Attestation Begins After HHS Disbursement of First $30 Billion CARES Act Provider Relief Funding
Clinicians and practices across the country that received funds via direct deposit on April 10 can now complete the required attestation process after the Department of Health and Human Services (HHS) disbursed $30 billion directly to eligible Medicare providers out of the $100 billion Provider Relief fund created by the recent COVID-19 relief package, the CARES Act.
HHS is distributing these funds to hospitals and physician practices in direct proportion to their share of 2019 Medicare fee-for-service (FFS) spending. The total amount of Medicare FFS spending in 2019 was $484 billion.
Your ACC advocated strongly for financial support for practices and institutions in a letter on April 6, and joined with the AMA and other medical societies to amplify that message in a letter several days later.
All facilities and health professionals that billed Medicare FFS in 2019 are eligible for the funds. These are payments, not loans, and do not have to be repaid.
It is important to note that the funds will be paid via Automated Clearing House account information on file with UHG, UnitedHealthcare, or Optum Bank, or used for reimbursements from CMS, not to each individual physician.
Automated payments will come via Optum Bank with "HHSPAYMENT" as the payment description. Providers who normally receive a paper check for reimbursement from CMS will receive a paper check in the mail for this payment within the next few weeks.
For more details about the allocation visit this page, and read Terms and Conditions for receipt of the funds, which must be completed within 30 days of receiving the payment. The portal for signing the attestation is available here. Recipients attest to caring for patients with actual or possible cases of COVID-19 and that funds will be used "to prevent, prepare for, and respond to coronavirus, and shall reimburse the Recipient only for health care related expenses or lost revenues that are attributable to coronavirus." Costs for physical protections (e.g., PPE) and technology solutions (e.g., telework) fit this definition. Cancelling/reducing services to protect patients and staff is a preventative and preparatory response eligible for reimbursement to the extent that lost revenue is attributable to coronavirus. Further, HHS indicates on the relief website that "HHS broadly views every patient as a possible case of COVID-19."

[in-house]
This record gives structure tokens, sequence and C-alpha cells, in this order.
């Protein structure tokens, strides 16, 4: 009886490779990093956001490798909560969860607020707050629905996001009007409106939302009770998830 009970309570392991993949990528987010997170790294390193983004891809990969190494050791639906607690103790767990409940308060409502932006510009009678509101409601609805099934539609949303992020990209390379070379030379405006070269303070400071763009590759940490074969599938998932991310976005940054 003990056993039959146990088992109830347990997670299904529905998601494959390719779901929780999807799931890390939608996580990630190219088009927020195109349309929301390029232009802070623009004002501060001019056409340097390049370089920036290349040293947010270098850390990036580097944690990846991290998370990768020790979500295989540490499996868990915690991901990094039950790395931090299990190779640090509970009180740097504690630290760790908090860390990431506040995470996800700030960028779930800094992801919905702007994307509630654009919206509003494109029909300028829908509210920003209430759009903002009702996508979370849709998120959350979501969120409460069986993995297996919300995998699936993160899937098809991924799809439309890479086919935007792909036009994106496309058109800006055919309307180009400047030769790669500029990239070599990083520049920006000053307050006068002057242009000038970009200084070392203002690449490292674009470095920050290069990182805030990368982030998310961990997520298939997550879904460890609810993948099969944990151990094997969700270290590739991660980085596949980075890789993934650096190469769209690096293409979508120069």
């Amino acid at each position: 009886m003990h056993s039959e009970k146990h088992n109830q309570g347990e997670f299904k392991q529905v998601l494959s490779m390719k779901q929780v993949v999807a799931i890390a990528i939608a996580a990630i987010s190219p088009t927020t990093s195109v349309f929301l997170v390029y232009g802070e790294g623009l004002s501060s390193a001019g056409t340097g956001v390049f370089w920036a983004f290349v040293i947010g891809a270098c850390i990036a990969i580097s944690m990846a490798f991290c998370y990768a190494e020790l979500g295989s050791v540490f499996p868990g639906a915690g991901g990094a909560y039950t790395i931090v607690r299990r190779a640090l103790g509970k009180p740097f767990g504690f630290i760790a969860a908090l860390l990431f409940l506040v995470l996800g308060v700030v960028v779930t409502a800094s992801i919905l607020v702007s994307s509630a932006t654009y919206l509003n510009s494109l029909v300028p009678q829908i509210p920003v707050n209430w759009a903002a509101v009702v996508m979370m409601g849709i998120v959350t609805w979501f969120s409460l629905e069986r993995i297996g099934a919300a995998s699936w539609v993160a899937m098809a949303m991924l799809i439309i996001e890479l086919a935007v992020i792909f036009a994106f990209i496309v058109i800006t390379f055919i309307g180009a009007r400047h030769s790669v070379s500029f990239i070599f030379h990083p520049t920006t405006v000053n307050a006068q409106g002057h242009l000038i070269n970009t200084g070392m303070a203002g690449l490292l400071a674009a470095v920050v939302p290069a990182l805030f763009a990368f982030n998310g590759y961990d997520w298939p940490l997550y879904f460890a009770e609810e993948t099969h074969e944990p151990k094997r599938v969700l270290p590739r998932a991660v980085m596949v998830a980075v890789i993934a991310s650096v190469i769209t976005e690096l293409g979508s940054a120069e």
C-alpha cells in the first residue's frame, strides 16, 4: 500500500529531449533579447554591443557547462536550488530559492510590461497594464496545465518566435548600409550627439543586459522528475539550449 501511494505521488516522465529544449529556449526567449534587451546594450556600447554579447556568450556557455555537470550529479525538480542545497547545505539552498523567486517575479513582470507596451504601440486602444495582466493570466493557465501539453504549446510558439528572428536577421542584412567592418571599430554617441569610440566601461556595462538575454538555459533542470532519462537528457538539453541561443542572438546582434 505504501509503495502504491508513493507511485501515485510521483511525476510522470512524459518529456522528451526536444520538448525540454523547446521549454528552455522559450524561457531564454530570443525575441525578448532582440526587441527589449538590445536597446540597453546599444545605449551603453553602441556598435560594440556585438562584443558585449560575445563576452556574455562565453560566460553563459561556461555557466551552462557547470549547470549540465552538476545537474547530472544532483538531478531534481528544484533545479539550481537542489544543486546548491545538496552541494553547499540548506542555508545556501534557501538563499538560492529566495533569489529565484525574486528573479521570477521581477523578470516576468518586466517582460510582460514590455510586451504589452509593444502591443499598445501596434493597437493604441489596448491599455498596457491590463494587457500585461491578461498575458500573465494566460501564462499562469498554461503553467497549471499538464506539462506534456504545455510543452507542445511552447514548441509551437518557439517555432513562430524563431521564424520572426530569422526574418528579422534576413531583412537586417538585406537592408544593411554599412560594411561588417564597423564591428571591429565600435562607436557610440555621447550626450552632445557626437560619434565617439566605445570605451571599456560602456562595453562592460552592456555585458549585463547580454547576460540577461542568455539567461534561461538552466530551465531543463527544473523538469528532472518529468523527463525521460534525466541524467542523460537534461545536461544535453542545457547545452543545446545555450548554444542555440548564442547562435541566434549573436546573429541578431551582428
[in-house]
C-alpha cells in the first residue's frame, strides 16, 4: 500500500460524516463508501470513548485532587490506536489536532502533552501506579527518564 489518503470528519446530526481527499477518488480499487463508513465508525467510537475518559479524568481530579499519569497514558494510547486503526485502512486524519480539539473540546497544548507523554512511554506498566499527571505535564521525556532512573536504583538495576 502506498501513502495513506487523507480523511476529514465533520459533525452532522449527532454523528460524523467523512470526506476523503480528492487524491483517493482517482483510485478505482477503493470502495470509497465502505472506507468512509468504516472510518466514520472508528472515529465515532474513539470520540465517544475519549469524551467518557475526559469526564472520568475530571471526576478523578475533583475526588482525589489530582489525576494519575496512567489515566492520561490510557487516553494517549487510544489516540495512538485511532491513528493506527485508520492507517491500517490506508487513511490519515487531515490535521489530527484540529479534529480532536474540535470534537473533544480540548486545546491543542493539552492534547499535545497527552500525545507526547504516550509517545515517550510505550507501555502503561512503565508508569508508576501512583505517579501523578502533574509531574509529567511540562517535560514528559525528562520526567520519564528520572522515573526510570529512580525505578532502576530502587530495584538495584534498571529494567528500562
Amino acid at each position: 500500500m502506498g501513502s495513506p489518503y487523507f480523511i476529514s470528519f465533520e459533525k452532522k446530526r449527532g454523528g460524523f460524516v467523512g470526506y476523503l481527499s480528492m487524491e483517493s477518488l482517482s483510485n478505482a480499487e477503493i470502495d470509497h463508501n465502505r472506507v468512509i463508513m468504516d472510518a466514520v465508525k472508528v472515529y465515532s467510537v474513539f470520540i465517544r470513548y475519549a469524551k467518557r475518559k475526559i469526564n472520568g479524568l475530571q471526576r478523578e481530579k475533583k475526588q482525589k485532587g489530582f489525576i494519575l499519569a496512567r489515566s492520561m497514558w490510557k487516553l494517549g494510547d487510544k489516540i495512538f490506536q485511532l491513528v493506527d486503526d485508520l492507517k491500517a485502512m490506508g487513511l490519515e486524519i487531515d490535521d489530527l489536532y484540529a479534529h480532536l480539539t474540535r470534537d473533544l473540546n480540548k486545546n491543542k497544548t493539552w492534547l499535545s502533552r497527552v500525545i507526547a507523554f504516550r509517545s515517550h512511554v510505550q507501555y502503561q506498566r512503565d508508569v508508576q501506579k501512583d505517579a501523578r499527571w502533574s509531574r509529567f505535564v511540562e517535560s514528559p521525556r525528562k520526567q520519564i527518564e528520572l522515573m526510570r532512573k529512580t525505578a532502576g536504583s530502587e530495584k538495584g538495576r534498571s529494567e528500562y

According to HHS, additional targeted distributions are in the works "that will focus on providers in areas particularly impacted by the COVID-19 outbreak, rural providers, and providers of services with lower shares of Medicare FFS reimbursement or who predominantly serve the Medicaid population. This supplemental funding will also be used to reimburse providers for COVID-19 care for uninsured Americans."
Clinical Topics: COVID-19 Hub
Keywords: ACC Advocacy, Fee-for-Service Plans, Medicare, Medicaid, Medically Uninsured, Centers for Medicare and Medicaid Services, U.S., COVID-19, Postal Service, severe acute respiratory syndrome coronavirus 2, United States Dept. of Health and Human Services, Filing, Health Personnel, Societies, Medical, Financial Support, Financial Management, Coronavirus, Coronavirus Infections
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